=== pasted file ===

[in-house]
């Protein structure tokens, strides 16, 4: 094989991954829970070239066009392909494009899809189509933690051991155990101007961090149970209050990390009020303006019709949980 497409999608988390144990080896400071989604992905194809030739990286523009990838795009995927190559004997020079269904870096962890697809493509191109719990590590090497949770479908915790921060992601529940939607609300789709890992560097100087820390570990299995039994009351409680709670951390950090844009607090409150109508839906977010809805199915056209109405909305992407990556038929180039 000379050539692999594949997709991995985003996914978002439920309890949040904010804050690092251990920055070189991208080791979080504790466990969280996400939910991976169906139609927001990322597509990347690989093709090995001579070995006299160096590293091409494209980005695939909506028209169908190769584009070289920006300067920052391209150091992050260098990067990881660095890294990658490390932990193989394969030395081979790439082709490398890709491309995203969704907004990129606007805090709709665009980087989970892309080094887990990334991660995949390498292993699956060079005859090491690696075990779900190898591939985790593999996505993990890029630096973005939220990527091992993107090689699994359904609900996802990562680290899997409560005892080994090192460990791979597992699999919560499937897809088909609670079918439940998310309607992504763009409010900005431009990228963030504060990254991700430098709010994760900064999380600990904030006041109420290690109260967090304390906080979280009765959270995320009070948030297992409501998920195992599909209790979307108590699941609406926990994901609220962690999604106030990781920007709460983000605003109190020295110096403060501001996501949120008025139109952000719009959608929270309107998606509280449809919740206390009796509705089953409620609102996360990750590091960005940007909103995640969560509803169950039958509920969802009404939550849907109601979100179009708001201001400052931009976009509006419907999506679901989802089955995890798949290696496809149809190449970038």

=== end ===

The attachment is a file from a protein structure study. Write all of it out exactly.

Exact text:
[in-house]
């Protein structure tokens, strides 16, 4: 094989991954829970070239066009392909494009899809189509933690051991155990101007961090149970209050990390009020303006019709949980 497409999608988390144990080896400071989604992905194809030739990286523009990838795009995927190559004997020079269904870096962890697809493509191109719990590590090497949770479908915790921060992601529940939607609300789709890992560097100087820390570990299995039994009351409680709670951390950090844009607090409150109508839906977010809805199915056209109405909305992407990556038929180039 000379050539692999594949997709991995985003996914978002439920309890949040904010804050690092251990920055070189991208080791979080504790466990969280996400939910991976169906139609927001990322597509990347690989093709090995001579070995006299160096590293091409494209980005695939909506028209169908190769584009070289920006300067920052391209150091992050260098990067990881660095890294990658490390932990193989394969030395081979790439082709490398890709491309995203969704907004990129606007805090709709665009980087989970892309080094887990990334991660995949390498292993699956060079005859090491690696075990779900190898591939985790593999996505993990890029630096973005939220990527091992993107090689699994359904609900996802990562680290899997409560005892080994090192460990791979597992699999919560499937897809088909609670079918439940998310309607992504763009409010900005431009990228963030504060990254991700430098709010994760900064999380600990904030006041109420290690109260967090304390906080979280009765959270995320009070948030297992409501998920195992599909209790979307108590699941609406926990994901609220962690999604106030990781920007709460983000605003109190020295110096403060501001996501949120008025139109952000719009959608929270309107998606509280449809919740206390009796509705089953409620609102996360990750590091960005940007909103995640969560509803169950039958509920969802009404939550849907109601979100179009708001201001400052931009976009509006419907999506679901989802089955995890798949290696496809149809190449970038």